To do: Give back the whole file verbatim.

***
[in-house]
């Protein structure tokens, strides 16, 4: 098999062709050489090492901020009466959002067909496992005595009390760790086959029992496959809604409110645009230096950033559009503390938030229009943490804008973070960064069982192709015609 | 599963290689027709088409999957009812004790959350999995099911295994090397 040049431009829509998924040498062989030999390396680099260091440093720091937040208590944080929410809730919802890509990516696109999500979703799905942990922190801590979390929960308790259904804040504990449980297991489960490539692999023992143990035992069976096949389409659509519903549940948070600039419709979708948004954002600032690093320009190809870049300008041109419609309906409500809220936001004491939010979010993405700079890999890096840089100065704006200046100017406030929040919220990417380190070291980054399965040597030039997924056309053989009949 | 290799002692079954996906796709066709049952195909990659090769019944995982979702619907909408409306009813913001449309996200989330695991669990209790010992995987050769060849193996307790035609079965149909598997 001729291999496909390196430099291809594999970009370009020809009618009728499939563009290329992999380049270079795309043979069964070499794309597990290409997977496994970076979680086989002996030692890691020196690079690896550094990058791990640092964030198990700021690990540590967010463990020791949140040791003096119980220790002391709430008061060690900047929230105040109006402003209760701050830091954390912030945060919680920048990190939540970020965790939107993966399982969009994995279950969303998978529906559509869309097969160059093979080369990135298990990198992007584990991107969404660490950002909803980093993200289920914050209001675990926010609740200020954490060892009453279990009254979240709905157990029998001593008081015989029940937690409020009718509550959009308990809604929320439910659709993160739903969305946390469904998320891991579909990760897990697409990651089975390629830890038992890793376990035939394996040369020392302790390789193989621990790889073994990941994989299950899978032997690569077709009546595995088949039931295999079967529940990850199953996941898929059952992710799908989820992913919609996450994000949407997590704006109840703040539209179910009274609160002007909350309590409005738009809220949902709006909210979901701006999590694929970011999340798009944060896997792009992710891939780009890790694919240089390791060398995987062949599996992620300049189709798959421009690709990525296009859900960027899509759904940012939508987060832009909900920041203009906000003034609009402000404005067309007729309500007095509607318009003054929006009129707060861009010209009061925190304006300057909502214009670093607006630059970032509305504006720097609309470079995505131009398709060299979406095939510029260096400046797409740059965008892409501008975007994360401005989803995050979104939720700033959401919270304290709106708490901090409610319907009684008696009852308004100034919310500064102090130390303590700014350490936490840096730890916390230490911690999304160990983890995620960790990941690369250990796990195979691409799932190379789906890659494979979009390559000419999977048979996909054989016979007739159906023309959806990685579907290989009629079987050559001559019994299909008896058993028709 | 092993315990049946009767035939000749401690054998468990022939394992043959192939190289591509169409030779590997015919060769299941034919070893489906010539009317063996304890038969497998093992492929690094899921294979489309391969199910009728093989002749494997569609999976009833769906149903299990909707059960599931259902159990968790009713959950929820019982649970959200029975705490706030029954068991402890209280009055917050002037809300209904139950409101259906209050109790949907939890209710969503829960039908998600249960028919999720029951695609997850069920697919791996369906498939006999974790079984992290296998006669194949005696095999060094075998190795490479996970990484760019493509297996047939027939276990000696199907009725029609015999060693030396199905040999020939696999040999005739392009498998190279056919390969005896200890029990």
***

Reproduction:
[in-house]
């Protein structure tokens, strides 16, 4: 098999062709050489090492901020009466959002067909496992005595009390760790086959029992496959809604409110645009230096950033559009503390938030229009943490804008973070960064069982192709015609 | 599963290689027709088409999957009812004790959350999995099911295994090397 040049431009829509998924040498062989030999390396680099260091440093720091937040208590944080929410809730919802890509990516696109999500979703799905942990922190801590979390929960308790259904804040504990449980297991489960490539692999023992143990035992069976096949389409659509519903549940948070600039419709979708948004954002600032690093320009190809870049300008041109419609309906409500809220936001004491939010979010993405700079890999890096840089100065704006200046100017406030929040919220990417380190070291980054399965040597030039997924056309053989009949 | 290799002692079954996906796709066709049952195909990659090769019944995982979702619907909408409306009813913001449309996200989330695991669990209790010992995987050769060849193996307790035609079965149909598997 001729291999496909390196430099291809594999970009370009020809009618009728499939563009290329992999380049270079795309043979069964070499794309597990290409997977496994970076979680086989002996030692890691020196690079690896550094990058791990640092964030198990700021690990540590967010463990020791949140040791003096119980220790002391709430008061060690900047929230105040109006402003209760701050830091954390912030945060919680920048990190939540970020965790939107993966399982969009994995279950969303998978529906559509869309097969160059093979080369990135298990990198992007584990991107969404660490950002909803980093993200289920914050209001675990926010609740200020954490060892009453279990009254979240709905157990029998001593008081015989029940937690409020009718509550959009308990809604929320439910659709993160739903969305946390469904998320891991579909990760897990697409990651089975390629830890038992890793376990035939394996040369020392302790390789193989621990790889073994990941994989299950899978032997690569077709009546595995088949039931295999079967529940990850199953996941898929059952992710799908989820992913919609996450994000949407997590704006109840703040539209179910009274609160002007909350309590409005738009809220949902709006909210979901701006999590694929970011999340798009944060896997792009992710891939780009890790694919240089390791060398995987062949599996992620300049189709798959421009690709990525296009859900960027899509759904940012939508987060832009909900920041203009906000003034609009402000404005067309007729309500007095509607318009003054929006009129707060861009010209009061925190304006300057909502214009670093607006630059970032509305504006720097609309470079995505131009398709060299979406095939510029260096400046797409740059965008892409501008975007994360401005989803995050979104939720700033959401919270304290709106708490901090409610319907009684008696009852308004100034919310500064102090130390303590700014350490936490840096730890916390230490911690999304160990983890995620960790990941690369250990796990195979691409799932190379789906890659494979979009390559000419999977048979996909054989016979007739159906023309959806990685579907290989009629079987050559001559019994299909008896058993028709 | 092993315990049946009767035939000749401690054998468990022939394992043959192939190289591509169409030779590997015919060769299941034919070893489906010539009317063996304890038969497998093992492929690094899921294979489309391969199910009728093989002749494997569609999976009833769906149903299990909707059960599931259902159990968790009713959950929820019982649970959200029975705490706030029954068991402890209280009055917050002037809300209904139950409101259906209050109790949907939890209710969503829960039908998600249960028919999720029951695609997850069920697919791996369906498939006999974790079984992290296998006669194949005696095999060094075998190795490479996970990484760019493509297996047939027939276990000696199907009725029609015999060693030396199905040999020939696999040999005739392009498998190279056919390969005896200890029990």